During the visit to the fortress we partook in some traditional Korean archery. Historically the bow has been the linchpin of the the Korean dynastic military. Many legends style various Korean kings as masterful archers and, as far as historical records could confirm, the Koreans used the composite bow many times to repel forces from China and Japan. Compared to the Japanese and European bows, the Korean bow tends to be much smaller but can achieve similar ranges and superior stability due to their recurve design.
In the modern context the Korean history of archery can still be seen. Archery has been a popular recreational sport in Korea since the early 20th century, and the tradition has translated into South Korean archers being very successful in Olympic competitions.
For the rest of the time at the Fortress we explored along the perimeter wall. While the walls themselves were not extremely impressive in comparison to other walls that might come to mind, they had several wooden “guard houses” that were excellent for relaxation purposes. In my mind these structures are representative of the reconstructed fortress. The fortress currently is a well maintained and landscaped area which utilizes lotus ponds and air management to create many exceedingly pleasant places to enjoy the cool breezes and fresh air. Many older Korean people can be seen lounging around the fortress keeping cool whilst also enjoying the traditional surroundings.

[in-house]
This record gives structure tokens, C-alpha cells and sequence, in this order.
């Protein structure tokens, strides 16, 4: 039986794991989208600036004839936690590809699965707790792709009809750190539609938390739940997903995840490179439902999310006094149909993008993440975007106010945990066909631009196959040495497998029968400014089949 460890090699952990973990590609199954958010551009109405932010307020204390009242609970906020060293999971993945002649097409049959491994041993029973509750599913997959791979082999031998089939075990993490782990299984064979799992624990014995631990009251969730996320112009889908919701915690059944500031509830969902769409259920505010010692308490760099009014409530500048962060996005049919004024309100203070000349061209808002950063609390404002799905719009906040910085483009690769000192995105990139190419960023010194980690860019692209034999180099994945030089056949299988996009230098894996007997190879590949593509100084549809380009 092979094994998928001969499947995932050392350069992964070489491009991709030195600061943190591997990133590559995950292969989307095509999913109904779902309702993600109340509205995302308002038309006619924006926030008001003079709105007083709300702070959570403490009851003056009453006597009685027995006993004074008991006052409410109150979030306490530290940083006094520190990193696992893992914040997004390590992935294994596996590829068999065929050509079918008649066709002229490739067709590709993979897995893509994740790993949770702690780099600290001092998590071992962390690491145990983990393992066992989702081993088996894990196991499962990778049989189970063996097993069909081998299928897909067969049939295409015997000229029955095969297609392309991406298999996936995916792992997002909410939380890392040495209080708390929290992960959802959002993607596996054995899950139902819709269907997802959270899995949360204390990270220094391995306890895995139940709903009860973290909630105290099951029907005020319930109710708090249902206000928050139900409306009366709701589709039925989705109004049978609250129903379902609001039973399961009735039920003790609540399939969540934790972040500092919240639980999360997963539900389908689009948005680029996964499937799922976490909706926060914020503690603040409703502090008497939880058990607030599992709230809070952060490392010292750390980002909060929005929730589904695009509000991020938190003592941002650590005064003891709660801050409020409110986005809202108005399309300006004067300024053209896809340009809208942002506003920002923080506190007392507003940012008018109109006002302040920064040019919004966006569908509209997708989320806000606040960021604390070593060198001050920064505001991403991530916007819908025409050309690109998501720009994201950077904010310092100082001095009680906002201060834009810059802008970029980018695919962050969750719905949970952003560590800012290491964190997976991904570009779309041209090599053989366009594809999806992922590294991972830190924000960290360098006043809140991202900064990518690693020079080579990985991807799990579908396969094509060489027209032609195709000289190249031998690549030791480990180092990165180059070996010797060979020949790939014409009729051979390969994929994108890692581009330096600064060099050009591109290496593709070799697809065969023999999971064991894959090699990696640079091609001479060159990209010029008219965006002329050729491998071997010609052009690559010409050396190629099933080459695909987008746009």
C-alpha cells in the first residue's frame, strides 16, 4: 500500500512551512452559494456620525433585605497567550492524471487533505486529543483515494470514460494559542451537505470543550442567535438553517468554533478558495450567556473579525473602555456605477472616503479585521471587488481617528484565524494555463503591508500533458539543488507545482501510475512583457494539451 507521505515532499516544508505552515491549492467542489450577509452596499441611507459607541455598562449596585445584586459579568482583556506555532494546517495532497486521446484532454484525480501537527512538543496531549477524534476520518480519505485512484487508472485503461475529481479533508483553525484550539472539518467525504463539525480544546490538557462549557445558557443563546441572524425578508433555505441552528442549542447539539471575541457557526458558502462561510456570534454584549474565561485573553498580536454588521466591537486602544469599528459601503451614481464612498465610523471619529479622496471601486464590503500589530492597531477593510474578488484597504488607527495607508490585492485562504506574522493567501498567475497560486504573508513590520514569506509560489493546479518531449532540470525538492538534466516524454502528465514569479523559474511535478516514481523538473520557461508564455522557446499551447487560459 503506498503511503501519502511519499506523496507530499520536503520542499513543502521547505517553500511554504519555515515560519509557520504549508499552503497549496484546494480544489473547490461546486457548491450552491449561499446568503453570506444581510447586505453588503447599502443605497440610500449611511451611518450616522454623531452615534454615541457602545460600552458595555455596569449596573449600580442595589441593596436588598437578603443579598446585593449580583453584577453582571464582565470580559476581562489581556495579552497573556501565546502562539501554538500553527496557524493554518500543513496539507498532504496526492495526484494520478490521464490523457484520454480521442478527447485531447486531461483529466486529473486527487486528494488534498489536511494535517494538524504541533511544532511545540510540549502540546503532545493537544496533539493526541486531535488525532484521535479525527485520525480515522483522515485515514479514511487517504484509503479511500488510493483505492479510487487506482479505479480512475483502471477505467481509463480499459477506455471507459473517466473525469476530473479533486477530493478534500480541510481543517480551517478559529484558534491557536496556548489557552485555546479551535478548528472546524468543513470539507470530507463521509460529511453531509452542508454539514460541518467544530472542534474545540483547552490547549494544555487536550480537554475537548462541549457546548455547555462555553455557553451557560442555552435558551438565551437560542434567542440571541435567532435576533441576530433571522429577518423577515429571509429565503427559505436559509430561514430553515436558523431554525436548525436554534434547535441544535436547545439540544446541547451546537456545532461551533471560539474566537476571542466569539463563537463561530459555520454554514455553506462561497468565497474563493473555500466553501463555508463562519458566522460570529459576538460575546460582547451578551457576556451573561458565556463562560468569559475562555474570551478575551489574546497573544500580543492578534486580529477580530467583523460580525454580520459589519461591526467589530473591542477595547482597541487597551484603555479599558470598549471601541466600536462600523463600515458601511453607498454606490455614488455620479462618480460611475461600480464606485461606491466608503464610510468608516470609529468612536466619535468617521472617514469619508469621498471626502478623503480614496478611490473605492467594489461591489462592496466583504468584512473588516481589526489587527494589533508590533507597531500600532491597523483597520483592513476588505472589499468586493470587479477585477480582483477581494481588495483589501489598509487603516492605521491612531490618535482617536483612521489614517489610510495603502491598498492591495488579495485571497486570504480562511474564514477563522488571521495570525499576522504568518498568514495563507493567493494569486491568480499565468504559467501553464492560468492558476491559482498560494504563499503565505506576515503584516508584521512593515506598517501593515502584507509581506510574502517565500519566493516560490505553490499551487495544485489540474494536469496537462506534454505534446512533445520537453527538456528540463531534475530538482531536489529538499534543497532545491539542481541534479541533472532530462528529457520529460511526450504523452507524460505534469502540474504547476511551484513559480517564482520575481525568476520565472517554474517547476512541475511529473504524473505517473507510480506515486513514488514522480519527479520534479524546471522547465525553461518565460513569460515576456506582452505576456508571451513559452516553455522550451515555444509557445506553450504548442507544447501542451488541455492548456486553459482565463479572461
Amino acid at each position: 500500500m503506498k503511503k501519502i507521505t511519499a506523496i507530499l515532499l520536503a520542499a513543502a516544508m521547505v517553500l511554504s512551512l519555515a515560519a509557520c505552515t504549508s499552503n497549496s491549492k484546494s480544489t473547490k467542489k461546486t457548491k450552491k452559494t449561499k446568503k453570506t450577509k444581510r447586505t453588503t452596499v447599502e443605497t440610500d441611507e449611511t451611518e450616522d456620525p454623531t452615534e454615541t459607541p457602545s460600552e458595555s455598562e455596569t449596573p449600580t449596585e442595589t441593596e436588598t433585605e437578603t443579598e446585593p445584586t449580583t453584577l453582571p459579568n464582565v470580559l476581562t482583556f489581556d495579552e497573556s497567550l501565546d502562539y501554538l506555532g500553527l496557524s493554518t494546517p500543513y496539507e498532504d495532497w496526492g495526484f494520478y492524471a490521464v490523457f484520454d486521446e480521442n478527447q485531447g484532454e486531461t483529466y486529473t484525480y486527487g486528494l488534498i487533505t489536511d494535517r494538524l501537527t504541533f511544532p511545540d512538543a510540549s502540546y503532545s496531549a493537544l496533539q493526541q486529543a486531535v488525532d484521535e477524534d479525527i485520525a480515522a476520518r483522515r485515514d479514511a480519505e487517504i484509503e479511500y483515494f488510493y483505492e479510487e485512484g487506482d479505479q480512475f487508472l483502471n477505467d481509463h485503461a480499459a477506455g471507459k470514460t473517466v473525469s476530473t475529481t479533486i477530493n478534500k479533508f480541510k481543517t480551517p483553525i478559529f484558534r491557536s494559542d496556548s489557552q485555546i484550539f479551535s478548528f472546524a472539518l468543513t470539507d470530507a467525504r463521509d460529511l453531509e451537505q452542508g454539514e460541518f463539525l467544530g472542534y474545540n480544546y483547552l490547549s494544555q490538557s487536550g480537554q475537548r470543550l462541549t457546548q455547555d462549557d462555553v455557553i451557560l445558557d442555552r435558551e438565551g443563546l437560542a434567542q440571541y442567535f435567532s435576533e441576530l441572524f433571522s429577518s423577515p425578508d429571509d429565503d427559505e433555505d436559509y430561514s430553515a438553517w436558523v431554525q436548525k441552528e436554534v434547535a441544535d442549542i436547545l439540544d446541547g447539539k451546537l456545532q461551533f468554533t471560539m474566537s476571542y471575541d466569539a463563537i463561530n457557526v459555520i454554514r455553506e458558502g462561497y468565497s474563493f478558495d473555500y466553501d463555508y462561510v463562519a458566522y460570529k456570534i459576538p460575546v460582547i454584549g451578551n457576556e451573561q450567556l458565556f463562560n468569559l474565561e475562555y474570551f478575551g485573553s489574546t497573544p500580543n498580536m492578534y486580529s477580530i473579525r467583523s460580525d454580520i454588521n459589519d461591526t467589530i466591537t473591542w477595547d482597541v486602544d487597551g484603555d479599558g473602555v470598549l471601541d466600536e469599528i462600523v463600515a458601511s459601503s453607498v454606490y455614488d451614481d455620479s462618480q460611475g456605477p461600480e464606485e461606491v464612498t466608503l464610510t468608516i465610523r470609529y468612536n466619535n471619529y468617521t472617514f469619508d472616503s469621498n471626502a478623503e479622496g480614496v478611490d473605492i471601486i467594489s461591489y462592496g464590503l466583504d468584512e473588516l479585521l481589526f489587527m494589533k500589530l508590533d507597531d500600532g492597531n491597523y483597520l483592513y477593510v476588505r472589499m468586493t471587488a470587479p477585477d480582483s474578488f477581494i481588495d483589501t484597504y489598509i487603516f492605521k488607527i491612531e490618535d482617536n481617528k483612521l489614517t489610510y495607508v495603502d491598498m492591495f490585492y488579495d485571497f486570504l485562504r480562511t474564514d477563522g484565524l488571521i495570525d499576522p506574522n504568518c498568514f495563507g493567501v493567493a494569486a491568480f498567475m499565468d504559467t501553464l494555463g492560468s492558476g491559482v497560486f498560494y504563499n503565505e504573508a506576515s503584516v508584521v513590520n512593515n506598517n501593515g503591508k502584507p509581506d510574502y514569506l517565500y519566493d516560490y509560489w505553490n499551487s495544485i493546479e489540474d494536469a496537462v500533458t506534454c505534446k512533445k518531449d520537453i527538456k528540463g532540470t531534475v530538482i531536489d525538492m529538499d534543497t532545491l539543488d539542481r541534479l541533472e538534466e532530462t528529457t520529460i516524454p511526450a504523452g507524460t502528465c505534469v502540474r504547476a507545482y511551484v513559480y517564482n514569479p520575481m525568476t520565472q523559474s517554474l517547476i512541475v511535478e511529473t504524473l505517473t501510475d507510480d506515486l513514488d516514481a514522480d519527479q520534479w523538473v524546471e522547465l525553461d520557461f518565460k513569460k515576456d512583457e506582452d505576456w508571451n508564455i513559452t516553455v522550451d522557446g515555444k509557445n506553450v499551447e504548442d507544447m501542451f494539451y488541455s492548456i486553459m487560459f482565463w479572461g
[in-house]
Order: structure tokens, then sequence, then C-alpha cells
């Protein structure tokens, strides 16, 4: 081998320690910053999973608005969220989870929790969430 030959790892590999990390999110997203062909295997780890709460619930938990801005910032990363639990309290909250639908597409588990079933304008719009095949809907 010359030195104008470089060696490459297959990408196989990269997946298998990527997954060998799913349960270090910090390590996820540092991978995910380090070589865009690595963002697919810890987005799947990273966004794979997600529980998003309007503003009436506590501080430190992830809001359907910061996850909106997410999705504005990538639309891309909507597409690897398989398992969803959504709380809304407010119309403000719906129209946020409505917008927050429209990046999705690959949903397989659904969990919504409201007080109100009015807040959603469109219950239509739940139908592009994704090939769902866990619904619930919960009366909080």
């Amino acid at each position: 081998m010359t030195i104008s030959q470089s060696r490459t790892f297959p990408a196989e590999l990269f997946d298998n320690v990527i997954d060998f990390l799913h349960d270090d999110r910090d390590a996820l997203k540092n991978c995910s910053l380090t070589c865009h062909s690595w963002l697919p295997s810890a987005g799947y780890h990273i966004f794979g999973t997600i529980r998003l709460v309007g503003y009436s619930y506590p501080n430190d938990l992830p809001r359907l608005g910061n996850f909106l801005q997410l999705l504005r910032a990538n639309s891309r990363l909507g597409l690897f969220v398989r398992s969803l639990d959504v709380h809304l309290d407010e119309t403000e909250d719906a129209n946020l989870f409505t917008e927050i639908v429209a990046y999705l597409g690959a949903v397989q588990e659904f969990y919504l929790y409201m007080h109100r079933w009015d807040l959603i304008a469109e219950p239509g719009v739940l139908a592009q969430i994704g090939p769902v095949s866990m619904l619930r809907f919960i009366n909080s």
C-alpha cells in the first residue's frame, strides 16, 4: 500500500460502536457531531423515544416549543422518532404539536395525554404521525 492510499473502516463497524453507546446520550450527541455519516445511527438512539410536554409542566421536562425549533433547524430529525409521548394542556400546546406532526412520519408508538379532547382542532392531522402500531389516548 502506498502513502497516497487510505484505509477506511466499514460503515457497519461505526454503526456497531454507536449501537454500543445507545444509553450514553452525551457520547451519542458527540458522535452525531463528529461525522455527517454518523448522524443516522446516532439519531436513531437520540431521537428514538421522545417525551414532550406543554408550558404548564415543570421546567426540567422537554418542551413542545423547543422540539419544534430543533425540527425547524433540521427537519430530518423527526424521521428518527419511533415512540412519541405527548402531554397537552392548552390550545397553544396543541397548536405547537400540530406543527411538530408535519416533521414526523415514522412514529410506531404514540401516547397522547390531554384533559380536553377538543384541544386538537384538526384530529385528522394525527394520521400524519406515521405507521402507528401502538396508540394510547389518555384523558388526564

The last stop of the day, the Samsung D’light exhibition area, obviously stands in contrast to the first two destinations. Samsung D’light is essentially a showroom and boutique wherein Samsung shows off its latest products and prospects for the future of consumer electronics. Apparently, the name “d’light” is a portmanteau of digital and light proclaiming Samsung as a guiding light in the digital world. Everything in the building was designed to be very sleek and modern, boasting a preponderance of machined aluminum, shiny black surfaces, and light colored hardwoods. The primary aim of the exhibition seemed to be to establish Samsung as the world leader and pioneer in the electrical engineering of tomorrow.
All the activities we participated in on this last tour helped us to get a more direct understanding of what it might have been like to live in an era when Confucianism had such a strong hold on the culture and people’s daily lives. By participating in demonstrations and watching interactive shows, it was clear that the group not only had fun, but also had an easier time putting into context what we had previously only heard about in lectures. Despite the heat and exhaustion, this was still one of the most exciting and memorable tours of the trip.